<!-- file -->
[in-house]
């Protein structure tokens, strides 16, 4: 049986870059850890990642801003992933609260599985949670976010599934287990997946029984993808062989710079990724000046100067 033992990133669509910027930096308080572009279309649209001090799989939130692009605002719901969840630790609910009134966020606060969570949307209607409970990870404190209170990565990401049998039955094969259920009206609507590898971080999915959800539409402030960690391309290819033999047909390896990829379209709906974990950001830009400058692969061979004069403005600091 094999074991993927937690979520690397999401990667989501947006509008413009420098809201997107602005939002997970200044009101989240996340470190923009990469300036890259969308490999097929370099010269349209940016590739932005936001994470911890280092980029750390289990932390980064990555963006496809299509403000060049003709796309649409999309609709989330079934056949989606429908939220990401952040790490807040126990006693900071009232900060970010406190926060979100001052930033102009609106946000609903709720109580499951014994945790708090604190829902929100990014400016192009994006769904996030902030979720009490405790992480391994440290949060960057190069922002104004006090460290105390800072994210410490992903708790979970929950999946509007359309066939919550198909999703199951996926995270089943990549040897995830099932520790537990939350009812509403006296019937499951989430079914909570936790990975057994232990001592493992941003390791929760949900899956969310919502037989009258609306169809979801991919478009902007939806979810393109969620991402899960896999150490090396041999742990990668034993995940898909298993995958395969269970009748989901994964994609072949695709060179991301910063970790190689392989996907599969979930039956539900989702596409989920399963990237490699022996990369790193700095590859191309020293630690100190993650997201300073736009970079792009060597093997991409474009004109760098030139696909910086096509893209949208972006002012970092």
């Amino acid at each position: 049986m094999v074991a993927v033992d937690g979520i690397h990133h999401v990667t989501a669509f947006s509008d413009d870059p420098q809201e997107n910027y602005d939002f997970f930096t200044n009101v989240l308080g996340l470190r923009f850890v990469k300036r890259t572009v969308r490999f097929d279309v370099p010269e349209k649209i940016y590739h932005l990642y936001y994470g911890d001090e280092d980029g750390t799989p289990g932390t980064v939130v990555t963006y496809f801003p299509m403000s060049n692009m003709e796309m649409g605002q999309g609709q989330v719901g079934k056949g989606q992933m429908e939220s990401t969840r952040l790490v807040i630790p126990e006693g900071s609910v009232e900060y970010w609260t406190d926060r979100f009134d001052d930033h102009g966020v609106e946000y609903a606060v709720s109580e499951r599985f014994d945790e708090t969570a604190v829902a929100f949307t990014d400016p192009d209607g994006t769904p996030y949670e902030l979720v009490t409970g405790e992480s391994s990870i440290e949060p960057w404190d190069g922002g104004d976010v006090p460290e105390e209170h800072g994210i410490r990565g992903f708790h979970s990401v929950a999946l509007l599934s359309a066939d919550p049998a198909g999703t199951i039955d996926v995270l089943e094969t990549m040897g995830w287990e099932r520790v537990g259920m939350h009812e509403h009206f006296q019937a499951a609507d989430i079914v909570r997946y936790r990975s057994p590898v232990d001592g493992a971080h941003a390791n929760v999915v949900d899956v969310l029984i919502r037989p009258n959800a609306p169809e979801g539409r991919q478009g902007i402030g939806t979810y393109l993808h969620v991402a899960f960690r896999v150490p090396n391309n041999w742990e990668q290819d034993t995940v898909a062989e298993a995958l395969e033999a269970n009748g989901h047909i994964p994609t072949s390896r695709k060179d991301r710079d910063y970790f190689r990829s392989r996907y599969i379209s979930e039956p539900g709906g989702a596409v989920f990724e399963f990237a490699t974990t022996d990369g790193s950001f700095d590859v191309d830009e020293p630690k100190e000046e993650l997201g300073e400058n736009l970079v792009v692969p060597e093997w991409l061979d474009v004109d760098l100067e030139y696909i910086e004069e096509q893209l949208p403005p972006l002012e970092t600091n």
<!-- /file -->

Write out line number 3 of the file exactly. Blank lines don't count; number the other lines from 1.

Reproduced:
């Amino acid at each position: 049986m094999v074991a993927v033992d937690g979520i690397h990133h999401v990667t989501a669509f947006s509008d413009d870059p420098q809201e997107n910027y602005d939002f997970f930096t200044n009101v989240l308080g996340l470190r923009f850890v990469k300036r890259t572009v969308r490999f097929d279309v370099p010269e349209k649209i940016y590739h932005l990642y936001y994470g911890d001090e280092d980029g750390t799989p289990g932390t980064v939130v990555t963006y496809f801003p299509m403000s060049n692009m003709e796309m649409g605002q999309g609709q989330v719901g079934k056949g989606q992933m429908e939220s990401t969840r952040l790490v807040i630790p126990e006693g900071s609910v009232e900060y970010w609260t406190d926060r979100f009134d001052d930033h102009g966020v609106e946000y609903a606060v709720s109580e499951r599985f014994d945790e708090t969570a604190v829902a929100f949307t990014d400016p192009d209607g994006t769904p996030y949670e902030l979720v009490t409970g405790e992480s391994s990870i440290e949060p960057w404190d190069g922002g104004d976010v006090p460290e105390e209170h800072g994210i410490r990565g992903f708790h979970s990401v929950a999946l509007l599934s359309a066939d919550p049998a198909g999703t199951i039955d996926v995270l089943e094969t990549m040897g995830w287990e099932r520790v537990g259920m939350h009812e509403h009206f006296q019937a499951a609507d989430i079914v909570r997946y936790r990975s057994p590898v232990d001592g493992a971080h941003a390791n929760v999915v949900d899956v969310l029984i919502r037989p009258n959800a609306p169809e979801g539409r991919q478009g902007i402030g939806t979810y393109l993808h969620v991402a899960f960690r896999v150490p090396n391309n041999w742990e990668q290819d034993t995940v898909a062989e298993a995958l395969e033999a269970n009748g989901h047909i994964p994609t072949s390896r695709k060179d991301r710079d910063y970790f190689r990829s392989r996907y599969i379209s979930e039956p539900g709906g989702a596409v989920f990724e399963f990237a490699t974990t022996d990369g790193s950001f700095d590859v191309d830009e020293p630690k100190e000046e993650l997201g300073e400058n736009l970079v792009v692969p060597e093997w991409l061979d474009v004109d760098l100067e030139y696909i910086e004069e096509q893209l949208p403005p972006l002012e970092t600091n």